By Magdolna Sass
In the session organised by the Working Group on Transnational Corporations and Development, four papers were presented, which all underlined the multifaceted nature of the role transnational corporations may play from a development point of view and the need for further research going down to the level of individual country and/or company cases.
The presentation by Edo Han Siu Andriesse analysed the rubber value chain in Central Laos, on the basis of a field research. Besides describing the emergence and increasing insertion into global value chains of rubber smallholdings in Ban Somsanouk, a village in Central Laos and the associated economic and social changes, this work in progress also showed their growing connection to China. Moreover, while overall the attitude of local smallholders was positive towards the shifting cultivation, the fieldwork revealed several risks in terms of longer-term sustainability. First, the nexus between smallholders and the lead firm may turn detrimental towards the former and second, lack of intercropping increases vulnerability in terms of socioeconomic security and environmental sustainability. As a third and fourth factors, lack of capital and access to finance for smallholders as well as lack of cooperation among them were mentioned. In the ensuing discussion, comments were mainly aimed at using more fully the GVC approach in order to explain the developments in Laos’ rubber sector and to take into account the specificities of the product (e.g. price volatility). Furthermore, the policy dimension was emphasized on one hand through formulating more concrete policy recommendations for avoiding destroying the biodiversity as well as the role of government policy in channelling activity towards cashcrops instead of foodcrops.
Multinational corporations are usually perceived as coming from developed countries, or more recently from the BRICS. The second presentation by Magdolna Sass (co-authors: Katalin Antalóczy and Andrea Éltető) analysed the characteristics and specifically ownership advantages of “post-transition” multinational companies on the basis of detailed case studies of Hungarian multinational companies. The presentation showed the specific ownership advantages of formerly state-owned and then privatised companies, with links to their heritage from the pre-transition and transition period. They are able to restructure privatised companies and enable them to operate successfully in an evolving market environment, present in post-transition economies. These specific ownership advantages dynamically evolve over time becoming more and more similar to those of “traditional” MNCs from developed economies. On the other hand, the ownership advantages of those MNCs, which were established after 1990, are more similar to that of “traditional multinationals”. Another important finding was the link between “virtual indirect” investors and their specific privatisation-management-related ownership advantages, showing how the strong position and specific knowledge of the management are interrelated in developing and changing the ownership advantages.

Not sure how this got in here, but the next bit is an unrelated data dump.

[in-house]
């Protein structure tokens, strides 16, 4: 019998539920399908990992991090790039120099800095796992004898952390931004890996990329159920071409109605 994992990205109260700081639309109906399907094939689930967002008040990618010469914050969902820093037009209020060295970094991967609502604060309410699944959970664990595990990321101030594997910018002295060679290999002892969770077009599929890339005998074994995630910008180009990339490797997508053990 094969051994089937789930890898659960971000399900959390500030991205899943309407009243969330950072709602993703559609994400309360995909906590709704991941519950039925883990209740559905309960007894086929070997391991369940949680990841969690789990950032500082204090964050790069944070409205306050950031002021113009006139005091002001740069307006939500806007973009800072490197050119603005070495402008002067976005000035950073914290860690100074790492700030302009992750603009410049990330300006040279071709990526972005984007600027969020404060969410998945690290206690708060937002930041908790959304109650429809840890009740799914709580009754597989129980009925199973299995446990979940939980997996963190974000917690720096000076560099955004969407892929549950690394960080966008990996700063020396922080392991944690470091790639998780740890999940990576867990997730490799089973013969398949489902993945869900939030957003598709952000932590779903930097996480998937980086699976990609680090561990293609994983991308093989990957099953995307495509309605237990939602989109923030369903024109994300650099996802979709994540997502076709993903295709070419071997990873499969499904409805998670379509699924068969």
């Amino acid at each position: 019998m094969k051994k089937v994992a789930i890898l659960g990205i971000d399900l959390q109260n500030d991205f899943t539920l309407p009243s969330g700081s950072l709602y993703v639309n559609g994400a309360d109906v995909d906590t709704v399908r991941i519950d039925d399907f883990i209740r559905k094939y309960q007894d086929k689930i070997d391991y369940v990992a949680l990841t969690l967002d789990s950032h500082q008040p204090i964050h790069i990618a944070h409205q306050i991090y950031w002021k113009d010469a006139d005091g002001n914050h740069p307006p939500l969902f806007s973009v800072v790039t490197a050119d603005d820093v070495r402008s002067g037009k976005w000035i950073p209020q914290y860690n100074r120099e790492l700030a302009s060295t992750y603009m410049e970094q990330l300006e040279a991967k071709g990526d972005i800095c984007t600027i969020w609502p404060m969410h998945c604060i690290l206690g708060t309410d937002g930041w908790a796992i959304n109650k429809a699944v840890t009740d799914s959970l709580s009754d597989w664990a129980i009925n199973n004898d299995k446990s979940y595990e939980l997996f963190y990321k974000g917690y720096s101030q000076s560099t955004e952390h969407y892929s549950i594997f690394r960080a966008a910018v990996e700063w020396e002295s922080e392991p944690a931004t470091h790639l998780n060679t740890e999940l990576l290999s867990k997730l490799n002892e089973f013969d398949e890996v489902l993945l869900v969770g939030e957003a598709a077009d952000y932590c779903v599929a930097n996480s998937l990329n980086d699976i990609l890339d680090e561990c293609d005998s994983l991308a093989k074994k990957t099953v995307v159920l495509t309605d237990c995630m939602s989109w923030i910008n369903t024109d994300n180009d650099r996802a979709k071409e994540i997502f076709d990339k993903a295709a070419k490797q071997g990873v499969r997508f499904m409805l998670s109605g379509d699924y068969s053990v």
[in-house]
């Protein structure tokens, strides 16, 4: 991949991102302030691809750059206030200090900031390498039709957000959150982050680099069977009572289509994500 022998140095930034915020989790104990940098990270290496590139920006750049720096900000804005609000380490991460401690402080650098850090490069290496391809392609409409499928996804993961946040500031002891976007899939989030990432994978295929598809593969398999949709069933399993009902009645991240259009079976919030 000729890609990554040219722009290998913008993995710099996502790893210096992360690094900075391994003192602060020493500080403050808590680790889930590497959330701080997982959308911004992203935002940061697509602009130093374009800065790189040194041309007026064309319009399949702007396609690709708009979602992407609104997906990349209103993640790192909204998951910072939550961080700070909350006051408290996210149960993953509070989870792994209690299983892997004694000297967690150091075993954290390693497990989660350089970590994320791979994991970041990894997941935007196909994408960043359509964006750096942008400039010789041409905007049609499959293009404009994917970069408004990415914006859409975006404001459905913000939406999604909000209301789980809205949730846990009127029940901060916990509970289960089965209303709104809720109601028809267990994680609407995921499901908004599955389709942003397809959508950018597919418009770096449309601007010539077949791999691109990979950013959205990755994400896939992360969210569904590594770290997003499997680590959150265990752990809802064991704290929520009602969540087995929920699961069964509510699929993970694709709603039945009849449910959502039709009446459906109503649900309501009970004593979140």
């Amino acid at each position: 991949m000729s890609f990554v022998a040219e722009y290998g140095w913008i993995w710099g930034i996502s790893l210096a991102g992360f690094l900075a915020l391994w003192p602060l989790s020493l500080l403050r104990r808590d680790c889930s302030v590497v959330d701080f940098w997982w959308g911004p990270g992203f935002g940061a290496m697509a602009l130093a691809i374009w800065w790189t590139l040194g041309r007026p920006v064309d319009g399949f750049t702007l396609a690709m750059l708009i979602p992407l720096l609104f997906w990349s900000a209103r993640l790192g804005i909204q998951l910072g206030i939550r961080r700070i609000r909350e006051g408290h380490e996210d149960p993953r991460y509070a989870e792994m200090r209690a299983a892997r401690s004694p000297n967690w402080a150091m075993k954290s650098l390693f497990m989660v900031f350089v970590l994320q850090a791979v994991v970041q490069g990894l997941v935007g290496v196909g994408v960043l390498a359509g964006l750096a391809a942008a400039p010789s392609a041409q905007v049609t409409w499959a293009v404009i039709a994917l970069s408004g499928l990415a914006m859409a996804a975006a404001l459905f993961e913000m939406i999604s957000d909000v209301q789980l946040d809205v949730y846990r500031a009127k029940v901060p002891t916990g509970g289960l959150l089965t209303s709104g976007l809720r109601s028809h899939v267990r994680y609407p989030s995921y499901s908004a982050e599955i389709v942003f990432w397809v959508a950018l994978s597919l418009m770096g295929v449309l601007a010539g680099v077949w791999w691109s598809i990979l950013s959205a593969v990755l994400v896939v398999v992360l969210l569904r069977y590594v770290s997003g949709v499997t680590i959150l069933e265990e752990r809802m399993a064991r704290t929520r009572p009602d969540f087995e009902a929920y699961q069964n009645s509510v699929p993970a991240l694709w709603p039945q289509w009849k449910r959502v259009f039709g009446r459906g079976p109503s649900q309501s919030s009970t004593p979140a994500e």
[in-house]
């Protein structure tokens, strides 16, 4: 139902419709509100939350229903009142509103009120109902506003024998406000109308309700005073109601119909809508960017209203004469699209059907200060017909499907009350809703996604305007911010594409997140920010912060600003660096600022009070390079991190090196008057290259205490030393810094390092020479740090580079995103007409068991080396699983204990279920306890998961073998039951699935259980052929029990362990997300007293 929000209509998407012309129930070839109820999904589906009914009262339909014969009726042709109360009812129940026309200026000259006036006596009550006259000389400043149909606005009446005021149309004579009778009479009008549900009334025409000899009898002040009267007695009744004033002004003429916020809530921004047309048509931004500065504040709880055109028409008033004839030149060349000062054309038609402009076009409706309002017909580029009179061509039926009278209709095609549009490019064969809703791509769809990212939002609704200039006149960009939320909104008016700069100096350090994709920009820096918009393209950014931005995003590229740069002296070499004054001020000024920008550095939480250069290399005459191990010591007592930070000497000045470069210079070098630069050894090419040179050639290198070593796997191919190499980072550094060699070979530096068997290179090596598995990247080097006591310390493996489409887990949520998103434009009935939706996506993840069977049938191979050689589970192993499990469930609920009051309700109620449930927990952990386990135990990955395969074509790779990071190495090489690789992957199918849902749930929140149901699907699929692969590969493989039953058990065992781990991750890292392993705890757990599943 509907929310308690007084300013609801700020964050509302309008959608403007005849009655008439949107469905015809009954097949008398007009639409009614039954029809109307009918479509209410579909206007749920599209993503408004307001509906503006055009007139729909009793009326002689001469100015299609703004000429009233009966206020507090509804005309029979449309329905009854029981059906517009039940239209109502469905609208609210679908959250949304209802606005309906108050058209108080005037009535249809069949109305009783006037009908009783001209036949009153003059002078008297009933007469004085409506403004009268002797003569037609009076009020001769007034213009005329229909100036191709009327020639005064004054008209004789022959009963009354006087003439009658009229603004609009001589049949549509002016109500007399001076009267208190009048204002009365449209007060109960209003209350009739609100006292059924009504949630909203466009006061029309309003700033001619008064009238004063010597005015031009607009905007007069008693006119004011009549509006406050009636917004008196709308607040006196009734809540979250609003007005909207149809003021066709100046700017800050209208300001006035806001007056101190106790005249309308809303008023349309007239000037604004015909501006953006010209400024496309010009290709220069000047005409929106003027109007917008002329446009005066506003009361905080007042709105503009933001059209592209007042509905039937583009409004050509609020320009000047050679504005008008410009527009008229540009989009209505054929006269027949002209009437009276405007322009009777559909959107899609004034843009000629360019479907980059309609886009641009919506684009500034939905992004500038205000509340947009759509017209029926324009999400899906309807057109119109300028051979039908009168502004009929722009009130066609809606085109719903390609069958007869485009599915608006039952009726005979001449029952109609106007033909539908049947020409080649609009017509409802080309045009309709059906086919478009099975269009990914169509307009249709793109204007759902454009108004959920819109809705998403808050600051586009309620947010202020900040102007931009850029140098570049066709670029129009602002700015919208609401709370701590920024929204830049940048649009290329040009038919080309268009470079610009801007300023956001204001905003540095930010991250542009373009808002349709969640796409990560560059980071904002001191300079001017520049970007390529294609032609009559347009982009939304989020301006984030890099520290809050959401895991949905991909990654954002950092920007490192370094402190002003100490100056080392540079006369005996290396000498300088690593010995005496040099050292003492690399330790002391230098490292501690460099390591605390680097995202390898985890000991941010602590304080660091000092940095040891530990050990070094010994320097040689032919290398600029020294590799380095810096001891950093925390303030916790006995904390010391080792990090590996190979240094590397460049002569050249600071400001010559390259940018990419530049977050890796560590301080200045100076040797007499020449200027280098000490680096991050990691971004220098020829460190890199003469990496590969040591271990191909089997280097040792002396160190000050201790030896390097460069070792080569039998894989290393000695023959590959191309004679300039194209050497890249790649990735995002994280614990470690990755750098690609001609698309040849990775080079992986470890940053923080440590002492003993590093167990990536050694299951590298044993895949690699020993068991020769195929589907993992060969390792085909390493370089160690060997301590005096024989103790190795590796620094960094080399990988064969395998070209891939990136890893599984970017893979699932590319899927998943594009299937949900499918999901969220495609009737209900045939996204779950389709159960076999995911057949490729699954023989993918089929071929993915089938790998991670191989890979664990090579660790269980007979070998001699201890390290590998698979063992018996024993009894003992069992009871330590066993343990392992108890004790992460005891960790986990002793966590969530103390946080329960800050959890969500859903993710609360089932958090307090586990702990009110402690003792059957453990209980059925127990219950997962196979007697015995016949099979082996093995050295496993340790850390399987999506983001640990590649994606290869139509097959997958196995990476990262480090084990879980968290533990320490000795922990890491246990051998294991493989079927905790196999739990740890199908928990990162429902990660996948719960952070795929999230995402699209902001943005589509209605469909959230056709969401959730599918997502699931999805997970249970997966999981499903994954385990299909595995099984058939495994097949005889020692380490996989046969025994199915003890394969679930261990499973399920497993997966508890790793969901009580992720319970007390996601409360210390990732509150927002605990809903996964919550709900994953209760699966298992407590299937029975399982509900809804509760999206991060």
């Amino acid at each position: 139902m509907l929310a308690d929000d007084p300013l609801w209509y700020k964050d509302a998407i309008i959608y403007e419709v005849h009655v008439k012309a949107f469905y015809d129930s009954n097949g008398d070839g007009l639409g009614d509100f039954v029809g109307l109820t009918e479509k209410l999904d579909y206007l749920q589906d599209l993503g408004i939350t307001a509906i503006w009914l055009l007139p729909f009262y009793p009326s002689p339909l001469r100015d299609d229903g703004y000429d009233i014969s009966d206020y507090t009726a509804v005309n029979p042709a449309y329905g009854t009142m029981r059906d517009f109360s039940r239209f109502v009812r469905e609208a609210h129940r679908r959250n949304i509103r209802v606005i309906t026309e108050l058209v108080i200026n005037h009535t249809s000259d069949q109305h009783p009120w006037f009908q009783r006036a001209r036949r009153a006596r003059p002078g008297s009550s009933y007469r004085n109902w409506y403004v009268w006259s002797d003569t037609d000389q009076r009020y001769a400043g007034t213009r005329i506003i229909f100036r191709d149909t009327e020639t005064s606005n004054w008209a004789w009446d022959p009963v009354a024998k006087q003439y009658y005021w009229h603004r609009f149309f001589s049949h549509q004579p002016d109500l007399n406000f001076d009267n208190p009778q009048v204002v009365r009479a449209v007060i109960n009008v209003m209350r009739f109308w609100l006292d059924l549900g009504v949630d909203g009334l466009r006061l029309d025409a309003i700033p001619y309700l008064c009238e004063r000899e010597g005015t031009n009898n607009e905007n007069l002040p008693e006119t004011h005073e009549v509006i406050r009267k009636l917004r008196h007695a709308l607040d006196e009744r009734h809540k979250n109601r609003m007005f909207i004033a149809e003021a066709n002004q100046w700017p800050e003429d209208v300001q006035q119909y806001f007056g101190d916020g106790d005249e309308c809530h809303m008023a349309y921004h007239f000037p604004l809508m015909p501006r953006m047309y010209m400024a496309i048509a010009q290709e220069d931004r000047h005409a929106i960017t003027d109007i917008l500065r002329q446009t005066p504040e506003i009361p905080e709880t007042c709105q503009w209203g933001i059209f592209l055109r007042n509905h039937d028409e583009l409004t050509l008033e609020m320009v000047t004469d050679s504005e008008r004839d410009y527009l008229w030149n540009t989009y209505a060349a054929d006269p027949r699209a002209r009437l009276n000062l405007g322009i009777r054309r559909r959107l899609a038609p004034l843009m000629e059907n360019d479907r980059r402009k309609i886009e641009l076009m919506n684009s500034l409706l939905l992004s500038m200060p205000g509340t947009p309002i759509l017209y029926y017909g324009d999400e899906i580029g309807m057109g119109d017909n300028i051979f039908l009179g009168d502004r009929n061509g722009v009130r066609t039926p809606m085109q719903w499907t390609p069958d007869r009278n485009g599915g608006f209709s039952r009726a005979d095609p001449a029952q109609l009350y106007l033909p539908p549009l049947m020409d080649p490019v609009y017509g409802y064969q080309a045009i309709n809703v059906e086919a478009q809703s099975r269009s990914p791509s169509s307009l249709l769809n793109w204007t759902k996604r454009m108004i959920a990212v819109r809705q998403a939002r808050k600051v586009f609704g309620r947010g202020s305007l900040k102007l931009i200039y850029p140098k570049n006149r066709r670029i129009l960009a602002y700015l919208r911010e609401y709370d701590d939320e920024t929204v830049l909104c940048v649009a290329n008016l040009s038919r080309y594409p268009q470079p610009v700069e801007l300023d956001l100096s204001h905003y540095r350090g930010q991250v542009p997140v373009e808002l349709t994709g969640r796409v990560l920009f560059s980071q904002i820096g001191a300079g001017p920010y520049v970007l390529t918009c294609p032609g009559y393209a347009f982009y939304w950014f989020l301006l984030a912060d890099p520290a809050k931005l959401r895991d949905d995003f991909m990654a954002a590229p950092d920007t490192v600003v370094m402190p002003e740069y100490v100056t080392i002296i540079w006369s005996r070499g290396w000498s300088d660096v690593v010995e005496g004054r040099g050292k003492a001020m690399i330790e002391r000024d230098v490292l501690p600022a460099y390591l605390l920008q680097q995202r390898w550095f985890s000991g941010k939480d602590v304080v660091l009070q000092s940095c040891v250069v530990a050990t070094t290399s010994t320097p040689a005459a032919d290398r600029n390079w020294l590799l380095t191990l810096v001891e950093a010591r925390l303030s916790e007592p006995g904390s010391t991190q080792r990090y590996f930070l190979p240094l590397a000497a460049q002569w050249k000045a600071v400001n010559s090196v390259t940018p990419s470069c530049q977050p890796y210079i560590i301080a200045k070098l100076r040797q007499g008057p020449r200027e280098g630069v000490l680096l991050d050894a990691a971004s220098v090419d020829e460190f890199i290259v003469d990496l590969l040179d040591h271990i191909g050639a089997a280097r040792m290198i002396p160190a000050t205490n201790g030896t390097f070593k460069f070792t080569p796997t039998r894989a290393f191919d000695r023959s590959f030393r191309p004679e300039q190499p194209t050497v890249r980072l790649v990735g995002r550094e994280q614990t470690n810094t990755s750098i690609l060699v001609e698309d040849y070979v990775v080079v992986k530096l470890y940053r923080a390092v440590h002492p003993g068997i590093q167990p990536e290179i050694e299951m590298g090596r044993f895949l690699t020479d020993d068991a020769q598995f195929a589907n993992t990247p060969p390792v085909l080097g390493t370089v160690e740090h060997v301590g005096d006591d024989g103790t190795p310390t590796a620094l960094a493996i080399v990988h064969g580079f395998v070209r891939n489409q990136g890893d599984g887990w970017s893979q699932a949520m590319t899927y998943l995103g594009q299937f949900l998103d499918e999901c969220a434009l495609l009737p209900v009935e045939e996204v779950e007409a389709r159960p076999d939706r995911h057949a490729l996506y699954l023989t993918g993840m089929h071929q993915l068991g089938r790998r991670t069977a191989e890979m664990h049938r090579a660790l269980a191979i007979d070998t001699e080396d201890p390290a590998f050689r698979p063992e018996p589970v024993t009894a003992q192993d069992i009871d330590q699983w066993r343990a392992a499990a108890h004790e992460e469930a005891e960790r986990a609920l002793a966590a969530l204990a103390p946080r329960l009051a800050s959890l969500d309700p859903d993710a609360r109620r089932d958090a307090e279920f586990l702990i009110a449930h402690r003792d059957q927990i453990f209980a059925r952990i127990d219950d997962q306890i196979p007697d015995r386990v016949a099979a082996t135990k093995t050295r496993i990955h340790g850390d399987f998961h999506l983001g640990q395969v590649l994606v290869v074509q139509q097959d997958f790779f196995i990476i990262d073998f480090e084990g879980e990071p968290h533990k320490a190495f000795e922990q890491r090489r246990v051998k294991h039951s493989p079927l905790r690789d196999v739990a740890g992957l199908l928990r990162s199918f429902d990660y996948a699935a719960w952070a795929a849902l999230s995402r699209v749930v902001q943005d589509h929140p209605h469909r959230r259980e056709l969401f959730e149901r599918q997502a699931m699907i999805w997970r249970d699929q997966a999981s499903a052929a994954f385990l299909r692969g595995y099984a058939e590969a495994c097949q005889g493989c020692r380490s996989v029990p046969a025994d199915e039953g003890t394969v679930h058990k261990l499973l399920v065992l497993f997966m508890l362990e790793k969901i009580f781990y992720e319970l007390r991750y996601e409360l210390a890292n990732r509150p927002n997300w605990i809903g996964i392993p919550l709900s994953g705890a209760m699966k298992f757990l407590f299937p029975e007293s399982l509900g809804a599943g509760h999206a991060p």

Relocations are one of the reactions of multinational companies in the crisis environment. The presentation on the basis of the paper written by Eric Rugraff and Magdolna Sass showed why the multinationals in the automotive supplier industries did not relocate their activity from Hungary to lower-wage countries as a response to the current economic crisis. They grouped factors affecting the inclination of firms to relocation in three categories: internal (to the firm), location and external factors. They showed that “push factors” (relatively low sunk costs and low dependence on the local environment) were counterbalanced and overwhelmed by “keep factors”, mainly in the group of location and external to the firm factors: namely additional investments of the automobile manufacturers – the main buyers of automotive suppliers during the crisis, unchanged favourable labour market regulation, changes in government policy and the existence of few alternative sites of relocation. The following discussion inquired about further details of government policy and about the evolution of local value added, connected to the low level of local embeddedness.
Iliana Olivié and Aitor Pérez elaborated a framework for the analysis of the development impact of FDI. Their presentation was entitled “Just Put It on the Agenda! The Determinants of Development Friendly Foreign Direct Investments” and is part of a longer research aimed at identifying the factors conditioning the impact of FDI on development and using the factor framework for preparing company and country case studies. On the basis of the case studies, public policies and development strategies of host country governments are of key importance in determining the (positive) local impact of FDI. At the end of the presentation they proposed a new research framework for the analysis of the new generation of investment policies. The following discussion concentrated on the details of the proposed research suggesting among others going down to a more disaggregated level of analysis and taking into account GVCs, end-market dynamism and the differences between MNCs. There was agreement amongst the participants that the macroeconometric literature has no conclusive evidence on the impact of FDI, and case studies are important in analysing the nexus from many, not necessarily quantitative angels.
Magdolna Sass is a senior research fellow at the Institute for Economics of the Hungarian Academy of Sciences